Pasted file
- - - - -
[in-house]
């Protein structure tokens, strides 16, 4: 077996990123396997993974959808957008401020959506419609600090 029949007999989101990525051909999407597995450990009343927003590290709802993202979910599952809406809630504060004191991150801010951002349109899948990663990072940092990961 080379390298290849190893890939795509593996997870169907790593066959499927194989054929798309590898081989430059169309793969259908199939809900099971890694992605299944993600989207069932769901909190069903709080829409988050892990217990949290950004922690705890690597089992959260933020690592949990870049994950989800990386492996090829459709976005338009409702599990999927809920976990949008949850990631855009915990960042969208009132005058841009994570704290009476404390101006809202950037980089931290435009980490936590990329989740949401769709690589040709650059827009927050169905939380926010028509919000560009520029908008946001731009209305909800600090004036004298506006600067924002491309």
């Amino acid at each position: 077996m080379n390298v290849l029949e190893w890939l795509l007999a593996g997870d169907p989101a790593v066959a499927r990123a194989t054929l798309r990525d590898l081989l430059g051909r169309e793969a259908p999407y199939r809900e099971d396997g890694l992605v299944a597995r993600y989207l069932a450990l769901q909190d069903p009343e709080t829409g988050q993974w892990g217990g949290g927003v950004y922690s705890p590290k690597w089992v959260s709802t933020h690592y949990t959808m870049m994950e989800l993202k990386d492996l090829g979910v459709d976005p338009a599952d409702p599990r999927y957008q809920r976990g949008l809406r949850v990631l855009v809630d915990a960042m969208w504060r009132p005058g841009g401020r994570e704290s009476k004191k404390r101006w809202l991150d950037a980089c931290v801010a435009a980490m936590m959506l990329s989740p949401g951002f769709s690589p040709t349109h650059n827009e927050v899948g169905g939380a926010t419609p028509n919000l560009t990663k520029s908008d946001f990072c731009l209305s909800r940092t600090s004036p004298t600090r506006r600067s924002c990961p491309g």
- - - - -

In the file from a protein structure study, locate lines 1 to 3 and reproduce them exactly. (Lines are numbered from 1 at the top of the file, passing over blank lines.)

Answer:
[in-house]
């Protein structure tokens, strides 16, 4: 077996990123396997993974959808957008401020959506419609600090 029949007999989101990525051909999407597995450990009343927003590290709802993202979910599952809406809630504060004191991150801010951002349109899948990663990072940092990961 080379390298290849190893890939795509593996997870169907790593066959499927194989054929798309590898081989430059169309793969259908199939809900099971890694992605299944993600989207069932769901909190069903709080829409988050892990217990949290950004922690705890690597089992959260933020690592949990870049994950989800990386492996090829459709976005338009409702599990999927809920976990949008949850990631855009915990960042969208009132005058841009994570704290009476404390101006809202950037980089931290435009980490936590990329989740949401769709690589040709650059827009927050169905939380926010028509919000560009520029908008946001731009209305909800600090004036004298506006600067924002491309």
């Amino acid at each position: 077996m080379n390298v290849l029949e190893w890939l795509l007999a593996g997870d169907p989101a790593v066959a499927r990123a194989t054929l798309r990525d590898l081989l430059g051909r169309e793969a259908p999407y199939r809900e099971d396997g890694l992605v299944a597995r993600y989207l069932a450990l769901q909190d069903p009343e709080t829409g988050q993974w892990g217990g949290g927003v950004y922690s705890p590290k690597w089992v959260s709802t933020h690592y949990t959808m870049m994950e989800l993202k990386d492996l090829g979910v459709d976005p338009a599952d409702p599990r999927y957008q809920r976990g949008l809406r949850v990631l855009v809630d915990a960042m969208w504060r009132p005058g841009g401020r994570e704290s009476k004191k404390r101006w809202l991150d950037a980089c931290v801010a435009a980490m936590m959506l990329s989740p949401g951002f769709s690589p040709t349109h650059n827009e927050v899948g169905g939380a926010t419609p028509n919000l560009t990663k520029s908008d946001f990072c731009l209305s909800r940092t600090s004036p004298t600090r506006r600067s924002c990961p491309g």